“Your next patient is waiting in Room 2,” the nurse says, handing me the chart. “He's a 6-year-old, but he's acting like he's 3. I couldn't get him to cooperate for the eye test, he wouldn't sit still for a blood pressure, and I barely got his height and weight.”
“Due for any vaccines today?” I ask.
“Thank God, no! Good luck.”
“If it's okay with you,” the student says, “I'll work up your next patient. A 9-year-old with a rash. I've seen plenty of well-child exams this week.”
“That's okay by me,” I say. “A youngster with a rash might be more interesting.”
I turn my attention to the 6-year-old's chart. Quickly, I review the vital signs, glance at the growth curve, then step into the room.
The couple sits in the orange plastic chairs, mother and father, side by side. The father exhibits several days of gray stubble on his unshaven face; the mother wears a tight black leather turban around her head. The boy lies curled up on the examination table next to his father. When his eyes meet mine, he makes mewing animal sounds and paws his face.
“Stop that now, the doctor's here to give you your checkup,” the father says. “Sit up and pay attention.”
“Are you having a bad day?” I ask the boy with a smile. “You didn't want to come in to see us?”
The boy ogles my face but remains silent. “Sit up and answer the doctor,” the mother says, looking up from the partially completed form on the clipboard in her lap. “He's been giving us a hard time lately,” she explains, “almost like he wants to be a baby again.”
“How did the school year go?” I ask.
“Initially, it was tough. He cried every day the first 2 weeks, refused to go. Finally he settled down, made some friends; eventually got along well with the other kids and finished out the kindergarten year fine.”
“So, soon you'll be starting first grade!” I say. “Are you excited about going back to school to see your friends?”
More animal sounds. “Sit up, please,” the mother says. The father leans over and lifts the boy onto his lap. “Now, listen to the doctor,” he says.
Gingerly, I slide over on my stool and begin the examination. The boy fights me the whole way. I decide an abbreviated version is in order. Finally, we finish. I push back, exhausted from the fray.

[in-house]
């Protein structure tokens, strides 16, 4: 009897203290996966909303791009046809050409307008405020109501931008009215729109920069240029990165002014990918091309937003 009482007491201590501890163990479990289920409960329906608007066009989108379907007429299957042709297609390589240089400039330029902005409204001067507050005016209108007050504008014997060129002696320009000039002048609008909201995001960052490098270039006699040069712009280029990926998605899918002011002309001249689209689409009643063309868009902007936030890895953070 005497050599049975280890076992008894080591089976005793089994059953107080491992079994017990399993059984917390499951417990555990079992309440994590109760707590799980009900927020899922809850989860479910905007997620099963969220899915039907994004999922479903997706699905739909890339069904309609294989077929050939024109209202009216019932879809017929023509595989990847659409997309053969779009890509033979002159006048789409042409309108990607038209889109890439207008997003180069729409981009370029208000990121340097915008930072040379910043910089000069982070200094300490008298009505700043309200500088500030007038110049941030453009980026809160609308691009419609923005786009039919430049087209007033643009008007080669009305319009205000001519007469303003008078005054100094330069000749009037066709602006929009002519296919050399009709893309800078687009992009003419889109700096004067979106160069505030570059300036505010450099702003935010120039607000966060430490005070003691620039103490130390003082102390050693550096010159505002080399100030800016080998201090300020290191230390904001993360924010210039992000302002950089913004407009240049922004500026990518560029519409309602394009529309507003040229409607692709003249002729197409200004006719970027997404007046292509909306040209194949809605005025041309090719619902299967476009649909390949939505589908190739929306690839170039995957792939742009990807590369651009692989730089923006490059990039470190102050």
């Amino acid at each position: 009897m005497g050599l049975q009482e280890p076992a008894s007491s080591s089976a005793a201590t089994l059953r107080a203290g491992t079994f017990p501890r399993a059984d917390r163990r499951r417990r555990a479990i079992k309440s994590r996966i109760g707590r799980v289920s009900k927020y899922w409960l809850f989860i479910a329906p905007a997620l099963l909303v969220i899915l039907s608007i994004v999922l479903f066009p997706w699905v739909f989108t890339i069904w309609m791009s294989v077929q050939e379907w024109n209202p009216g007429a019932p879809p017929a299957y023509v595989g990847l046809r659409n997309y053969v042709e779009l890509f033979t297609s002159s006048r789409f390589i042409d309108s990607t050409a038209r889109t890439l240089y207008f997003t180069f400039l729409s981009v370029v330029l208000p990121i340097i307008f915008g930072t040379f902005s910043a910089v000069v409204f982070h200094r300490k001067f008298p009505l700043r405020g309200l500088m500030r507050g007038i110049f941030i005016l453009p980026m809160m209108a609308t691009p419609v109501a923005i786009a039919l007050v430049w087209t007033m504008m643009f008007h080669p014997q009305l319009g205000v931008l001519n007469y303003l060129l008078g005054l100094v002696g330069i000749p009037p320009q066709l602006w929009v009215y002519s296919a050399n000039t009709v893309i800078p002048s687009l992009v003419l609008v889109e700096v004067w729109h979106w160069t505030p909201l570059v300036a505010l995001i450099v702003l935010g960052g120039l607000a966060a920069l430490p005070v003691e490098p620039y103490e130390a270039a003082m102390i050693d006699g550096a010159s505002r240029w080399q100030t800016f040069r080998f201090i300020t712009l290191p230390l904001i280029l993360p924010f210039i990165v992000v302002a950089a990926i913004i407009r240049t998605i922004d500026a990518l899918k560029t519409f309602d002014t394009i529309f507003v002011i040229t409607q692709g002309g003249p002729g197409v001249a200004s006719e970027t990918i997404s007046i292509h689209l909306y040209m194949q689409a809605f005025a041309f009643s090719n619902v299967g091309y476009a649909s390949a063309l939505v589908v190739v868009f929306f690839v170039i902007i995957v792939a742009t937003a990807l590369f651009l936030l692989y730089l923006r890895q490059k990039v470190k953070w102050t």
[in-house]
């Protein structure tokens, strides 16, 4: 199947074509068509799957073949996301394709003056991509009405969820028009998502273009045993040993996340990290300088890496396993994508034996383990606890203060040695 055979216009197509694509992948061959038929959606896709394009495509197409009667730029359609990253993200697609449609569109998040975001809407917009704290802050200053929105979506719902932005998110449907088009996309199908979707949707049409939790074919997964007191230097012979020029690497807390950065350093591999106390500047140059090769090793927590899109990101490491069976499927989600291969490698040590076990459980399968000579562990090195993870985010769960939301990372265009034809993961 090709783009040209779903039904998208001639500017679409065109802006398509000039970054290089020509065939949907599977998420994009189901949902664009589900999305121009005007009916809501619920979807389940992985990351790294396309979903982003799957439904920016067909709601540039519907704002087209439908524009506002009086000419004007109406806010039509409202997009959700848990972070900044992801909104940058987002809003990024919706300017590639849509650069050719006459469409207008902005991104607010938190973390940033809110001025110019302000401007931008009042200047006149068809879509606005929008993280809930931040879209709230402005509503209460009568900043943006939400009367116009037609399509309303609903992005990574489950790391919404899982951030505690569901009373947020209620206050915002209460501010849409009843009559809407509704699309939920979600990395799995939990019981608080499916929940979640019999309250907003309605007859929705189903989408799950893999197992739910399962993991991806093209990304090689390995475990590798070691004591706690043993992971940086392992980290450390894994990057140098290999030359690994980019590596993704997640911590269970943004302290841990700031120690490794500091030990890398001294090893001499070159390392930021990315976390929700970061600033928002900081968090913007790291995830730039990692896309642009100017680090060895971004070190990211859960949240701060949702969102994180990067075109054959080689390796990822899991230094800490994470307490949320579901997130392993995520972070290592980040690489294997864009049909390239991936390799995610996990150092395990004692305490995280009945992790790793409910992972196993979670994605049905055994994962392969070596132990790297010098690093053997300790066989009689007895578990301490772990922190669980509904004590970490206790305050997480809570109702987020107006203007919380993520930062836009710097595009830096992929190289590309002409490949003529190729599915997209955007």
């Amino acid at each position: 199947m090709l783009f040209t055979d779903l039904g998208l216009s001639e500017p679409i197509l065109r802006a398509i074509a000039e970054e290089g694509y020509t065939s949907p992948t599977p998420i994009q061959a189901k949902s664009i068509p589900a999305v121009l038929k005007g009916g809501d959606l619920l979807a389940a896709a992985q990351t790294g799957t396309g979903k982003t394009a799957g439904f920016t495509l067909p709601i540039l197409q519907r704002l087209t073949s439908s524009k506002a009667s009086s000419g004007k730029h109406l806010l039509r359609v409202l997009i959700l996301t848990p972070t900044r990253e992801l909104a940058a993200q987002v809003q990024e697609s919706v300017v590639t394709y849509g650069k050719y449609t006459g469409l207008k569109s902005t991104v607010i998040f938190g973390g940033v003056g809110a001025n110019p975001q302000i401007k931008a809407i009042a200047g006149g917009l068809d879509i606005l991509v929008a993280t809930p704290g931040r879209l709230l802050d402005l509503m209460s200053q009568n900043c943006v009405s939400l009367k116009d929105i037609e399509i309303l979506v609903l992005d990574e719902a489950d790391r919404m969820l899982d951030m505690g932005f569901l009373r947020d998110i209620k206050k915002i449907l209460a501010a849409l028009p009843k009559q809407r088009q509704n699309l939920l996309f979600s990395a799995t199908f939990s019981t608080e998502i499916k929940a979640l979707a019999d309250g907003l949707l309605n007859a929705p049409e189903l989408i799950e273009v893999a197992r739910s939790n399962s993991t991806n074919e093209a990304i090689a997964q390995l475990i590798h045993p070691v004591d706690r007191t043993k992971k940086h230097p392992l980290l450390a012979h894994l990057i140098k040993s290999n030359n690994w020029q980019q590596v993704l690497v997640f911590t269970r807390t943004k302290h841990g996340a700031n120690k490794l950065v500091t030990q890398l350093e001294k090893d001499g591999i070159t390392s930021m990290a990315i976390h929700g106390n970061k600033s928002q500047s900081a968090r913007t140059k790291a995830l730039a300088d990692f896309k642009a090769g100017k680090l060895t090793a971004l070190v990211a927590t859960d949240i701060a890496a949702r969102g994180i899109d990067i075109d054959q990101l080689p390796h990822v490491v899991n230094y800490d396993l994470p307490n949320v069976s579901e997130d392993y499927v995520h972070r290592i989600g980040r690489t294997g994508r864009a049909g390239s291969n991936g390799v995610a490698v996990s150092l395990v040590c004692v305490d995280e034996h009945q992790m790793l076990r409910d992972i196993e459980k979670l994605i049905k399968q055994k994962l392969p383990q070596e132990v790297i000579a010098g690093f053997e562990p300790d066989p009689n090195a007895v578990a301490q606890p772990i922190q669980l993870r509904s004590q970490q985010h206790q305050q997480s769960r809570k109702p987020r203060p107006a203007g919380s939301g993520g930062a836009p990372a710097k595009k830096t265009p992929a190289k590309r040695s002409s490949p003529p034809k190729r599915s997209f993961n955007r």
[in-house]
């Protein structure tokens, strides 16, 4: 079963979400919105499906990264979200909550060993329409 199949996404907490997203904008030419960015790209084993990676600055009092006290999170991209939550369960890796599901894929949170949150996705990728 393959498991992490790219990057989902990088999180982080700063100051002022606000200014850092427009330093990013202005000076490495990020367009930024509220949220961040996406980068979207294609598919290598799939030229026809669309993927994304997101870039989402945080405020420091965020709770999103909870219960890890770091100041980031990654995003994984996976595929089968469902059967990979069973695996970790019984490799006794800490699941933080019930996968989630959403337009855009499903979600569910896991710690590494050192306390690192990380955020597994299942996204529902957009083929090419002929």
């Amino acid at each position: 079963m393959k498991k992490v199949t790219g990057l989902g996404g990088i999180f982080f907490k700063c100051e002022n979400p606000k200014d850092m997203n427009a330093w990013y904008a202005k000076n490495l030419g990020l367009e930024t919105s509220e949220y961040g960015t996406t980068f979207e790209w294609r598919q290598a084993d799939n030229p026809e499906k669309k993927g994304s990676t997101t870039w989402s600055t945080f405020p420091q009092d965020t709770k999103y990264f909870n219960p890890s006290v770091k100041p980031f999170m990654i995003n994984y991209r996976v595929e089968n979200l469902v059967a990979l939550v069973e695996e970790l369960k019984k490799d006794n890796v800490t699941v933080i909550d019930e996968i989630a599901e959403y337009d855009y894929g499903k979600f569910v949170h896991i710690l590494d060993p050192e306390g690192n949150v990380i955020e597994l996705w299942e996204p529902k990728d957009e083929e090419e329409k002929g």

“It's been a tough summer,” the mother says. “We tried to tell him the best we could; we kept it simple, but he doesn't understand.”
I raise my eyebrows and silently wait for the pronouncement.
“I was diagnosed in June, 2 months ago. They cleaned me out inside. All my female parts are gone. He'd been asking for a little brother, but I told him Mummy can't have any more babies now.” Her voice thickens. “I started my third round of chemo this week—stage 3 ovarian cancer.”
Her words hang heavy in the air; the diagnostic label clouds the room.
The father breaks the silence. “My son goes over to my mother's a lot,” he says. “He plays with his cousins. My sister's been good to us. Sometimes she has him over for sleepovers; my brother-in-law takes him for hikes in the woods. He's better when he's out of the house.”
I take a deep breath. “It's great that you've got the extended family to help out,” I say. “You've got a lot on your plate. The stress must be overwhelming for the two of you at times. Even though your son's a kid, he feels it too. That's why he's been acting out—it's his way of dealing with the stress.”
“I think you hit the nail on the head, Doc,” the father says.
“You may want to consider some short-term counseling at some point. I can give you the names of a couple of good people in the field—just let me know.”
The couple nods in agreement. “Thanks, Doc,” the father says. He shakes my hand as they amble out.
“How did that go?” the student asks in the back hallway.
“It went okay,” I say. “Sometimes in a well-child exam it takes a bit to figure out the dynamic; but when you do, it all comes together. Now then, what did you think about that 9-year-old's rash?”